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Will I need to pay taxes on this inheritance?
September 26, 2011 8:05 AM   Subscribe

Will I need to pay taxes on this inheritance?

I think this is probably a fairly straightforward question, but my Googling yielded inconsistent results. I inherited a small amount of money (a couple thousand dollars) from my grandmother and am just curious about whether I should plan on paying taxes on it. I'm a resident of New York and my grandmother was a resident of Massachusetts, if it matters.
posted by miskatonic to Work & Money (8 answers total)
 
It depends, in part, on the size of your grandmother's estate. Who is the executor of your grandmother's estate? That person should have told you what tax consequences, if any, there are to your grandmother's estate, or put you in touch with the person who has looked at your grandmother's estate.

Failing all of that, this question is best answered by a qualified CPA or tax attorney.
posted by dfriedman at 8:24 AM on September 26, 2011


My aunt is the executor of the estate. How large would the estate need to be before I'd need to pay taxes, or is that not an easily answerable question?
posted by miskatonic at 8:27 AM on September 26, 2011


There is not enough information here to successfully answer your question. It entirely depends on your tax status and the details of the estate distributions.
posted by odinsdream at 8:27 AM on September 26, 2011


*technically* the estate pays the taxes.

Are you asking where/whether you need to report the cash you received on your fed/state taxes ?

The IRS says you don't pay fed taxes on an inheritance.

Further, the IRS also states (page 27) that on your 1040 (line 21, the "other income" catch-all) lists "Gifts and bequests" as part of non-taxable income. (bequest = inheritance).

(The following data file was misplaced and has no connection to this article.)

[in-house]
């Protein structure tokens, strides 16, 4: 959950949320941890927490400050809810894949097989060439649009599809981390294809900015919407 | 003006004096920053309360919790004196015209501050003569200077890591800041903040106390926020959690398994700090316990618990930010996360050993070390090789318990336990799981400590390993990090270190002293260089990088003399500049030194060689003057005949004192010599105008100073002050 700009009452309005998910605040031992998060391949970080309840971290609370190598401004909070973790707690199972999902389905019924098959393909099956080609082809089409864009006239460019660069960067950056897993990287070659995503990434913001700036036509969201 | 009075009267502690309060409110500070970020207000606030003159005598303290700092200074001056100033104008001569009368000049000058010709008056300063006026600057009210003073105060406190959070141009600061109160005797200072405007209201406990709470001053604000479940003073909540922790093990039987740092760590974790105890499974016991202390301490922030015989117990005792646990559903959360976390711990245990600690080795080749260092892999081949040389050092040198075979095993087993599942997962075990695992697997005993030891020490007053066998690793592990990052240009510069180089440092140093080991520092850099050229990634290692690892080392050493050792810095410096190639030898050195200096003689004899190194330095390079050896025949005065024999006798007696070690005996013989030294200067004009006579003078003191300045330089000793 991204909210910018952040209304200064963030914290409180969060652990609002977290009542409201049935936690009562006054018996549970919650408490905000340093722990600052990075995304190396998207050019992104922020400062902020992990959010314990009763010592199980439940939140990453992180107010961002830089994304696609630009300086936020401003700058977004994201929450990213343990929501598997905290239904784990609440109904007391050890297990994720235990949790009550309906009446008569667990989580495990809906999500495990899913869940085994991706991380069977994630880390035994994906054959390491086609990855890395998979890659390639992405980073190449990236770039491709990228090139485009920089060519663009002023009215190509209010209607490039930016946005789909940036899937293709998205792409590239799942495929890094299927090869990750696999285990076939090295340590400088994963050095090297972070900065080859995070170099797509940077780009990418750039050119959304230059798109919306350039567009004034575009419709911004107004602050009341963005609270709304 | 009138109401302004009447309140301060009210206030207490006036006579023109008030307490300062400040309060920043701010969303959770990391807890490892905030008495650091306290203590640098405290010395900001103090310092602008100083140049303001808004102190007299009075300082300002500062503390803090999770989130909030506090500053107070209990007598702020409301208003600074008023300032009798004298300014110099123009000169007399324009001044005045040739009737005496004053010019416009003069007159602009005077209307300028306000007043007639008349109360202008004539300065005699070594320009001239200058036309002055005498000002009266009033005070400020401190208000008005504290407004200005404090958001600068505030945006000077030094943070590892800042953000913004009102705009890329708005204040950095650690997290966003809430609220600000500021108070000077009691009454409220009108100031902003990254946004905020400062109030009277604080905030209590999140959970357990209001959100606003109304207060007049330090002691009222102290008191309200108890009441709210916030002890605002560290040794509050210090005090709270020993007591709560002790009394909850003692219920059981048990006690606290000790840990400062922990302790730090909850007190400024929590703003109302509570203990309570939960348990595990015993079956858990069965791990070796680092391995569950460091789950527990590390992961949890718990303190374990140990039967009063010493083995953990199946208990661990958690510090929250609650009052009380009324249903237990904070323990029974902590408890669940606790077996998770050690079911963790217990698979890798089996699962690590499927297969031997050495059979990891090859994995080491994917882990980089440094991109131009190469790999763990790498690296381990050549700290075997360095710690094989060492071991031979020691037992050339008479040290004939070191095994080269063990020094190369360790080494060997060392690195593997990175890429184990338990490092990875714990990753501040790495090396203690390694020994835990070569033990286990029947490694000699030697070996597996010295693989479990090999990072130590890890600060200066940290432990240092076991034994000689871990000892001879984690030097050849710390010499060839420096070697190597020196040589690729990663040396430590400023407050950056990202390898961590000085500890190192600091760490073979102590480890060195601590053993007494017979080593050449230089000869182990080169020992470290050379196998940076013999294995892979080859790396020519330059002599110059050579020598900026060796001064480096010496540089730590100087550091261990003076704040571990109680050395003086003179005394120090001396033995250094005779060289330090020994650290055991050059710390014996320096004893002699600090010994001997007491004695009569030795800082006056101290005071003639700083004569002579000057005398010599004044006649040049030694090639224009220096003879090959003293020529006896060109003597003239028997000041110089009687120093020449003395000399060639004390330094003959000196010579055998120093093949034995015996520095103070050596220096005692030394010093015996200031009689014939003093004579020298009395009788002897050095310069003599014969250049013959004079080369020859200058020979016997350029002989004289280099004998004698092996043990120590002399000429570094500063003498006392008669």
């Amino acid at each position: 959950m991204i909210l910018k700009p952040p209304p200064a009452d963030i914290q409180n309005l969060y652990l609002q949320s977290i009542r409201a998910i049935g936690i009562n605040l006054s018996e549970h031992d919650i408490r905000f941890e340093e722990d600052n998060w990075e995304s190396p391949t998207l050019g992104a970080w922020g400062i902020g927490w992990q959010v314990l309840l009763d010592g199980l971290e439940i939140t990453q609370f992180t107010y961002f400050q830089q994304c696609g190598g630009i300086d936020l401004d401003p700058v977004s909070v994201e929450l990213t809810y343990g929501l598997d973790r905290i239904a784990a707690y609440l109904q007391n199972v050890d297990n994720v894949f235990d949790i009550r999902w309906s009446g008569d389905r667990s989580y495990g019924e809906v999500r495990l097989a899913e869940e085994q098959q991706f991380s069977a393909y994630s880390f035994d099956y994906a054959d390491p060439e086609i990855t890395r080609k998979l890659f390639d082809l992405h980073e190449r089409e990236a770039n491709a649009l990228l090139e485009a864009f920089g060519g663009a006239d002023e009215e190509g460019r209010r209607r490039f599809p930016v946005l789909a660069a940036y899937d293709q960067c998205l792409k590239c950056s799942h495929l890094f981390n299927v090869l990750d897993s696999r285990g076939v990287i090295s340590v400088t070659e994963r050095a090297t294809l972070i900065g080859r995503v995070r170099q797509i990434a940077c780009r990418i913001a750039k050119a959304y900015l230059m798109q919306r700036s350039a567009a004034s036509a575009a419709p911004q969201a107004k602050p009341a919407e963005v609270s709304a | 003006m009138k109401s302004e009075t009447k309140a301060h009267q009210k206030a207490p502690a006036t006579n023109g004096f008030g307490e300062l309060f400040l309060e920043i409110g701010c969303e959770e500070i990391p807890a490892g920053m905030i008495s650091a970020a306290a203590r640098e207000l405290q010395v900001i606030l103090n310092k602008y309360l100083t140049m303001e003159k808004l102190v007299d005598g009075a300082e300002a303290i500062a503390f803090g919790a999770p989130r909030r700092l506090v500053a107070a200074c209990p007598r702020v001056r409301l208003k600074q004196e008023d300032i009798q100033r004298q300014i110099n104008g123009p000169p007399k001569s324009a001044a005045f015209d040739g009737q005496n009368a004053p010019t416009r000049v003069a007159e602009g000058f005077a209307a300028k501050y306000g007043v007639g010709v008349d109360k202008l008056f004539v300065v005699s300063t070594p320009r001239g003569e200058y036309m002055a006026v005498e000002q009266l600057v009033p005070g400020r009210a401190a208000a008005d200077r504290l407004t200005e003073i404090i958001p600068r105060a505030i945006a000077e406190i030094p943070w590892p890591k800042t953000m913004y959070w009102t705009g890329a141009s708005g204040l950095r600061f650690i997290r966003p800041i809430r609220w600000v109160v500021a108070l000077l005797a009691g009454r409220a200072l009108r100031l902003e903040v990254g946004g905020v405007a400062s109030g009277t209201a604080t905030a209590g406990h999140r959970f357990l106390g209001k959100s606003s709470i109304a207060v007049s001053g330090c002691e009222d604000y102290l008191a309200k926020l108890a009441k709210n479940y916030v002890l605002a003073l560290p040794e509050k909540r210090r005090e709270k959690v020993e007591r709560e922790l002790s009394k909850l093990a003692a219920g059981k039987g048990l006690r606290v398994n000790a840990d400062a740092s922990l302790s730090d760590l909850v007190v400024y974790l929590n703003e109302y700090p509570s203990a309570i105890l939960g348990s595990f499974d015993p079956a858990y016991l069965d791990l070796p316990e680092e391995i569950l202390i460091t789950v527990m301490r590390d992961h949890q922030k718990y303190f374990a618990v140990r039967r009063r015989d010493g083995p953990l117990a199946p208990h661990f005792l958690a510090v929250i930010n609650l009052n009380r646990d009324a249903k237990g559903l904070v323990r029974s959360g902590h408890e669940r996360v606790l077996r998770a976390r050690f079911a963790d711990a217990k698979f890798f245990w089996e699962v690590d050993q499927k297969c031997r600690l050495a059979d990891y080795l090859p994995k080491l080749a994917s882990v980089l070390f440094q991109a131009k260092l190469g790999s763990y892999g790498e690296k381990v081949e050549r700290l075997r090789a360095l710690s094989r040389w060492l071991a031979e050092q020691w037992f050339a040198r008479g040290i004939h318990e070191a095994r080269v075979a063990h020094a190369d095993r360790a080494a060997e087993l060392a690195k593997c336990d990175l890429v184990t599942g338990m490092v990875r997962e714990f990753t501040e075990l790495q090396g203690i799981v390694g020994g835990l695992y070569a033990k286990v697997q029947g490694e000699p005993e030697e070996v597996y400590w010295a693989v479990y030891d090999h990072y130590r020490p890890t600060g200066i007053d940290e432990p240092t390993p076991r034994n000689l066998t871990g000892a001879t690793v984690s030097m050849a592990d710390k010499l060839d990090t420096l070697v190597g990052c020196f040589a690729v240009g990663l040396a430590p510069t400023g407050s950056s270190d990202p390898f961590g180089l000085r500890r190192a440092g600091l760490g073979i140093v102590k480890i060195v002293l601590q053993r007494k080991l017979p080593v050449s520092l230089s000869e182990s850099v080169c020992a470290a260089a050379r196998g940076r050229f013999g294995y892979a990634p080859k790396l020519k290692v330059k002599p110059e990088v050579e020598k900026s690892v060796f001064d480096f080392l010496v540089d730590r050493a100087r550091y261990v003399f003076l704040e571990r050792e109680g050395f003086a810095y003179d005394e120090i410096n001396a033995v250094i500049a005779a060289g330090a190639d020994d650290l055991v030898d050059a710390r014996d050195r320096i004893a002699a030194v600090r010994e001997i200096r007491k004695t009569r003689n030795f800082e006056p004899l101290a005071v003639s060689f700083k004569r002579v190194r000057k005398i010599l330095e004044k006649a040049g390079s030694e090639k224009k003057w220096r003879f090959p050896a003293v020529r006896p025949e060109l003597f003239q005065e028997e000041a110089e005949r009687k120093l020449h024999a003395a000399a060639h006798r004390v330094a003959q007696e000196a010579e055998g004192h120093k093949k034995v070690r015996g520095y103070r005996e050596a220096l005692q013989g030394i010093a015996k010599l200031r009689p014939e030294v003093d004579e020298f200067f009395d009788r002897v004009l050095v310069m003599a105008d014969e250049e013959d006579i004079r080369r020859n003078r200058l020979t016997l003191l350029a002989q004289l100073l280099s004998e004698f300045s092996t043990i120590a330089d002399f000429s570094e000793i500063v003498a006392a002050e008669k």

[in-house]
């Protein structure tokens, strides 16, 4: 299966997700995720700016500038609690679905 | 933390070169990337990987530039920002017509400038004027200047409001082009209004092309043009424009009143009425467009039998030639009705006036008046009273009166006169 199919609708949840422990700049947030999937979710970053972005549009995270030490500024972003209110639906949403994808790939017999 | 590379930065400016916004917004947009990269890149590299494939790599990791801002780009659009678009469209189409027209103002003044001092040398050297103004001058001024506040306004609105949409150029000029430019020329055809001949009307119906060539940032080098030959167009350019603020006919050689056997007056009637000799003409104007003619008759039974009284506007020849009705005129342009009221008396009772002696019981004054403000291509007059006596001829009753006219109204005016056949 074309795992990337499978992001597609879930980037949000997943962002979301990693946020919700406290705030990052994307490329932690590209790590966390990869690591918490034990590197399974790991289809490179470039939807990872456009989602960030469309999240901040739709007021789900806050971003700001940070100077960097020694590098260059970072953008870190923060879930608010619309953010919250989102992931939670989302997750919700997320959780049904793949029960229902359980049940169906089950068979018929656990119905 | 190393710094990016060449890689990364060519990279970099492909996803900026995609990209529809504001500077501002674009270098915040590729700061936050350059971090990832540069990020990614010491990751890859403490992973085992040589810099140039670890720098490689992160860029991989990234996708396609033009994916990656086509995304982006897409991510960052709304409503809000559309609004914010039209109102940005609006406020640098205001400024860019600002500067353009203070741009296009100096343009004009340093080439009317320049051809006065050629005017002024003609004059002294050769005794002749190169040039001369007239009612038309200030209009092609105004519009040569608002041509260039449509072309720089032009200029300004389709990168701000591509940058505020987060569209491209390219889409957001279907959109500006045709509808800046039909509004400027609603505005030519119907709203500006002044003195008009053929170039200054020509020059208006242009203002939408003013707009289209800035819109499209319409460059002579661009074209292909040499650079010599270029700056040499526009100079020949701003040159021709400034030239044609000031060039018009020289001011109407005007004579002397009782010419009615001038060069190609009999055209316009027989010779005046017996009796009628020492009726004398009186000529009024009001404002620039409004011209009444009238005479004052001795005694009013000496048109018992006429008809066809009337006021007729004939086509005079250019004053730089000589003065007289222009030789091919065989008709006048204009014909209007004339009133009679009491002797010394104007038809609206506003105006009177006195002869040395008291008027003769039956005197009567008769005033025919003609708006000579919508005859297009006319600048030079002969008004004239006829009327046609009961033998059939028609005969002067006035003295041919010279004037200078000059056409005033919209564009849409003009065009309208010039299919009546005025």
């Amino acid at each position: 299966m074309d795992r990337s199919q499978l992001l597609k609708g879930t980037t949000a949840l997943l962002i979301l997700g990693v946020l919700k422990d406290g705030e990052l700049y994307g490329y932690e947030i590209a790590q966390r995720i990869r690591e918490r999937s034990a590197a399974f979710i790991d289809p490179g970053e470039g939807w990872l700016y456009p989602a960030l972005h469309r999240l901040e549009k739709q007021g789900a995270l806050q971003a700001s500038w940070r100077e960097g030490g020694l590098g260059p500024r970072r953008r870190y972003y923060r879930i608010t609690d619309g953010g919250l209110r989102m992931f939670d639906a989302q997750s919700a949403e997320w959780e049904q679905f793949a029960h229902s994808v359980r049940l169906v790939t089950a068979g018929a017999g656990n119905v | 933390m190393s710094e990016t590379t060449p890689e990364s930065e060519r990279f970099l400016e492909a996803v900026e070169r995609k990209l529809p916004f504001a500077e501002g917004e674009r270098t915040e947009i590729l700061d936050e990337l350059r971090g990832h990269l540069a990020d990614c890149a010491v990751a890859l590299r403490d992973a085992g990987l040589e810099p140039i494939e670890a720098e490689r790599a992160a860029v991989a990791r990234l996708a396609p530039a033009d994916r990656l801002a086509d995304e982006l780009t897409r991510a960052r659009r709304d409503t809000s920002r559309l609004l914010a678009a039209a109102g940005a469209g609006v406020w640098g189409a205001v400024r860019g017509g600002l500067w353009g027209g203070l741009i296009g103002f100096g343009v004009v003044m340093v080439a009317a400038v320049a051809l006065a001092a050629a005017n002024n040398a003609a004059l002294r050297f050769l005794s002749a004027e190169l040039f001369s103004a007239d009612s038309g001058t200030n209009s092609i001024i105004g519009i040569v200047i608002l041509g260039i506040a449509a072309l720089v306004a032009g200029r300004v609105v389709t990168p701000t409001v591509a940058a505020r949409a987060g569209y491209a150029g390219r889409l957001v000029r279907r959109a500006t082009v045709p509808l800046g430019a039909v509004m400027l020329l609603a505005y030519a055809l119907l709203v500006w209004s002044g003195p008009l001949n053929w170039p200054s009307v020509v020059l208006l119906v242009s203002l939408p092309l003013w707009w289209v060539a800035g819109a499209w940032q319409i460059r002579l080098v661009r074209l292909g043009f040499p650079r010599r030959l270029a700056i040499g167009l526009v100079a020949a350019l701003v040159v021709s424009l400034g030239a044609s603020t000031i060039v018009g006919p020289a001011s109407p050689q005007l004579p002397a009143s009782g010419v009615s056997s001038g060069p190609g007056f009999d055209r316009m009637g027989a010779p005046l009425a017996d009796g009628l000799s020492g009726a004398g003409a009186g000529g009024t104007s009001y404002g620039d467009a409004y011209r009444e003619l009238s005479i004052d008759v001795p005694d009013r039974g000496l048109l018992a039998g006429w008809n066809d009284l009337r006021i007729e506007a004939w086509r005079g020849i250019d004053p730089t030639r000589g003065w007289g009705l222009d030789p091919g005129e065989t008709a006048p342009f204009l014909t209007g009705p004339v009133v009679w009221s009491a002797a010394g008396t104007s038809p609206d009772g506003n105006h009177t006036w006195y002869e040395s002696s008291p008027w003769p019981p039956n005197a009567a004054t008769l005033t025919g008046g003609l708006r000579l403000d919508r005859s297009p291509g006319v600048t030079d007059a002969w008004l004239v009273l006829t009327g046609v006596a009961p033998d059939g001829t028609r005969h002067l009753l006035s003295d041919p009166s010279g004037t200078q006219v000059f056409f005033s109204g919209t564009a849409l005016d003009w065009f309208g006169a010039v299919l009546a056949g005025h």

For your state, look at your dept of revenue.
posted by k5.user at 8:43 AM on September 26, 2011


It's not quite as simple as saying inheritances aren't taxed. For example, the tax situation is different if the money comes to you as an inherited IRA.

I was in a similar situation a few years ago, and we solved it by going to a good accountant with experience in this kind of situation. I highly recommend it.
posted by pie ninja at 8:46 AM on September 26, 2011


IAL. IA Estate L. The other answers above are correct.

The receipt of ownership of a thing on occasion of the death of another (will, trust distribution, intestate succession) is not a taxable event. So - the boat Grandpa left you, the house Aunt May willed to you, the cash bequest from Grandma are non-taxable events.

BUT if you succeed into ownership of a tax affected account as mentioned above (IRA, Roth IRA, etc.) There can be tax consequences at the Federal level if you immediately liquidate the account.

For the States I am licensed the above would be correct at the State level but check your State's revenue code to be sure.
posted by BrooksCooper at 8:56 AM on September 26, 2011 [1 favorite]


I'm sorry for your loss.

As noted, there are exceptions, but in all likelihood the answer is no.

- Neither Mass nor NY have a state inheritance tax, and there is no federal inheritance tax.

- Estates of less than $5 million (in 2011) are generally exempt from federal estate taxes, and for Mass state taxes the exemption amount is $1 million. (And as noted above, estate taxes are paid by the estate, not the beneficiary, so your aunt would have to deal with that side.)
posted by Mr.Know-it-some at 9:13 AM on September 26, 2011


Thanks for the info, folks.
posted by miskatonic at 9:46 AM on September 26, 2011


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